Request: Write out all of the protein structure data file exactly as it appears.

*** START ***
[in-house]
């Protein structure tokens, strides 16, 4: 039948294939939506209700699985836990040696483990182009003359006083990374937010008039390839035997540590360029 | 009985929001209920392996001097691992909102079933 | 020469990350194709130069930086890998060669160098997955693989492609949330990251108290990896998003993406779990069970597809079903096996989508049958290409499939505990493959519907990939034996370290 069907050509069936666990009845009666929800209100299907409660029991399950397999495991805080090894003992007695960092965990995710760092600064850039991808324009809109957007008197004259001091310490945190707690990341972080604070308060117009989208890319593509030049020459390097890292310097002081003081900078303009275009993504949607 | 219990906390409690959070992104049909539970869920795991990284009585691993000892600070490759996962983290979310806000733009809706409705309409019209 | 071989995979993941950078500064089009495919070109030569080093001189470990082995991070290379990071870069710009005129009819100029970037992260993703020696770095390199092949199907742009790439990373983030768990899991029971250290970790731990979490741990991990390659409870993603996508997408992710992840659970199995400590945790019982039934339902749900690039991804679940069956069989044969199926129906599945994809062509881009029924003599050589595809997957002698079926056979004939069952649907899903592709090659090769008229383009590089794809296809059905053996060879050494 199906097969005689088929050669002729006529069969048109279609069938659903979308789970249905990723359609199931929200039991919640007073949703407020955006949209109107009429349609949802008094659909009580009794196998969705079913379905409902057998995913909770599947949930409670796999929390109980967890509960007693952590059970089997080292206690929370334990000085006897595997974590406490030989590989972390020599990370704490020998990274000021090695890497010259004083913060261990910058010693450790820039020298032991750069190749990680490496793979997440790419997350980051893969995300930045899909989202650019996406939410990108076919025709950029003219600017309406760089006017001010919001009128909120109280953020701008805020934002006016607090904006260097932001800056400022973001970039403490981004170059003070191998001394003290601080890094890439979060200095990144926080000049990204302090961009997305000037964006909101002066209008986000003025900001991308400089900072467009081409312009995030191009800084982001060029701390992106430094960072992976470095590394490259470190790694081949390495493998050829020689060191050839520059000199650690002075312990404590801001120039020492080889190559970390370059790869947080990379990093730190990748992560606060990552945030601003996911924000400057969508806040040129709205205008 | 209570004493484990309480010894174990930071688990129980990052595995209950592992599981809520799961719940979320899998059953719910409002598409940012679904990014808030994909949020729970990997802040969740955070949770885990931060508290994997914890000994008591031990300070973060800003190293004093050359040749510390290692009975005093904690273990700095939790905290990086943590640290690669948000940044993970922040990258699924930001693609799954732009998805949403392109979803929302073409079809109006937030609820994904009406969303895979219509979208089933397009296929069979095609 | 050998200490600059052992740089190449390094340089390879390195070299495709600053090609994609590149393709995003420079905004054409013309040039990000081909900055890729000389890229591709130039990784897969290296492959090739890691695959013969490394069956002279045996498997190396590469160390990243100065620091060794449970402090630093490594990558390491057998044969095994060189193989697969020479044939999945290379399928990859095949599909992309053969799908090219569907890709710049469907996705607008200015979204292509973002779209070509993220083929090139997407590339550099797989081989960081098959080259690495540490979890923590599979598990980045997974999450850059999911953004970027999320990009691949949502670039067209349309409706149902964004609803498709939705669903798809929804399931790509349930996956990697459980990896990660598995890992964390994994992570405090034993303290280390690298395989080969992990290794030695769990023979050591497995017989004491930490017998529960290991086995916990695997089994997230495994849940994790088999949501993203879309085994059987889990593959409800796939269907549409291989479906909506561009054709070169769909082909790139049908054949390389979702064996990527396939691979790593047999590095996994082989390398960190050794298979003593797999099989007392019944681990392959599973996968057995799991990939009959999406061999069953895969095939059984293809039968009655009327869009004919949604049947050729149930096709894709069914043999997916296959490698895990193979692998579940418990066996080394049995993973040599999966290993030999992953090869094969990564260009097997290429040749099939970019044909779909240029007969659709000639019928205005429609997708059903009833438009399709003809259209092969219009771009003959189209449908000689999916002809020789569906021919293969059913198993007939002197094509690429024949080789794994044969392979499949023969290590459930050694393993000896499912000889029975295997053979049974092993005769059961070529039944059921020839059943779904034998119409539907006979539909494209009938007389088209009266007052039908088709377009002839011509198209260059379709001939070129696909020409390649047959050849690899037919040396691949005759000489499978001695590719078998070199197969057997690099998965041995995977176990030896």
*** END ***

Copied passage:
[in-house]
């Protein structure tokens, strides 16, 4: 039948294939939506209700699985836990040696483990182009003359006083990374937010008039390839035997540590360029 | 009985929001209920392996001097691992909102079933 | 020469990350194709130069930086890998060669160098997955693989492609949330990251108290990896998003993406779990069970597809079903096996989508049958290409499939505990493959519907990939034996370290 069907050509069936666990009845009666929800209100299907409660029991399950397999495991805080090894003992007695960092965990995710760092600064850039991808324009809109957007008197004259001091310490945190707690990341972080604070308060117009989208890319593509030049020459390097890292310097002081003081900078303009275009993504949607 | 219990906390409690959070992104049909539970869920795991990284009585691993000892600070490759996962983290979310806000733009809706409705309409019209 | 071989995979993941950078500064089009495919070109030569080093001189470990082995991070290379990071870069710009005129009819100029970037992260993703020696770095390199092949199907742009790439990373983030768990899991029971250290970790731990979490741990991990390659409870993603996508997408992710992840659970199995400590945790019982039934339902749900690039991804679940069956069989044969199926129906599945994809062509881009029924003599050589595809997957002698079926056979004939069952649907899903592709090659090769008229383009590089794809296809059905053996060879050494 199906097969005689088929050669002729006529069969048109279609069938659903979308789970249905990723359609199931929200039991919640007073949703407020955006949209109107009429349609949802008094659909009580009794196998969705079913379905409902057998995913909770599947949930409670796999929390109980967890509960007693952590059970089997080292206690929370334990000085006897595997974590406490030989590989972390020599990370704490020998990274000021090695890497010259004083913060261990910058010693450790820039020298032991750069190749990680490496793979997440790419997350980051893969995300930045899909989202650019996406939410990108076919025709950029003219600017309406760089006017001010919001009128909120109280953020701008805020934002006016607090904006260097932001800056400022973001970039403490981004170059003070191998001394003290601080890094890439979060200095990144926080000049990204302090961009997305000037964006909101002066209008986000003025900001991308400089900072467009081409312009995030191009800084982001060029701390992106430094960072992976470095590394490259470190790694081949390495493998050829020689060191050839520059000199650690002075312990404590801001120039020492080889190559970390370059790869947080990379990093730190990748992560606060990552945030601003996911924000400057969508806040040129709205205008 | 209570004493484990309480010894174990930071688990129980990052595995209950592992599981809520799961719940979320899998059953719910409002598409940012679904990014808030994909949020729970990997802040969740955070949770885990931060508290994997914890000994008591031990300070973060800003190293004093050359040749510390290692009975005093904690273990700095939790905290990086943590640290690669948000940044993970922040990258699924930001693609799954732009998805949403392109979803929302073409079809109006937030609820994904009406969303895979219509979208089933397009296929069979095609 | 050998200490600059052992740089190449390094340089390879390195070299495709600053090609994609590149393709995003420079905004054409013309040039990000081909900055890729000389890229591709130039990784897969290296492959090739890691695959013969490394069956002279045996498997190396590469160390990243100065620091060794449970402090630093490594990558390491057998044969095994060189193989697969020479044939999945290379399928990859095949599909992309053969799908090219569907890709710049469907996705607008200015979204292509973002779209070509993220083929090139997407590339550099797989081989960081098959080259690495540490979890923590599979598990980045997974999450850059999911953004970027999320990009691949949502670039067209349309409706149902964004609803498709939705669903798809929804399931790509349930996956990697459980990896990660598995890992964390994994992570405090034993303290280390690298395989080969992990290794030695769990023979050591497995017989004491930490017998529960290991086995916990695997089994997230495994849940994790088999949501993203879309085994059987889990593959409800796939269907549409291989479906909506561009054709070169769909082909790139049908054949390389979702064996990527396939691979790593047999590095996994082989390398960190050794298979003593797999099989007392019944681990392959599973996968057995799991990939009959999406061999069953895969095939059984293809039968009655009327869009004919949604049947050729149930096709894709069914043999997916296959490698895990193979692998579940418990066996080394049995993973040599999966290993030999992953090869094969990564260009097997290429040749099939970019044909779909240029007969659709000639019928205005429609997708059903009833438009399709003809259209092969219009771009003959189209449908000689999916002809020789569906021919293969059913198993007939002197094509690429024949080789794994044969392979499949023969290590459930050694393993000896499912000889029975295997053979049974092993005769059961070529039944059921020839059943779904034998119409539907006979539909494209009938007389088209009266007052039908088709377009002839011509198209260059379709001939070129696909020409390649047959050849690899037919040396691949005759000489499978001695590719078998070199197969057997690099998965041995995977176990030896």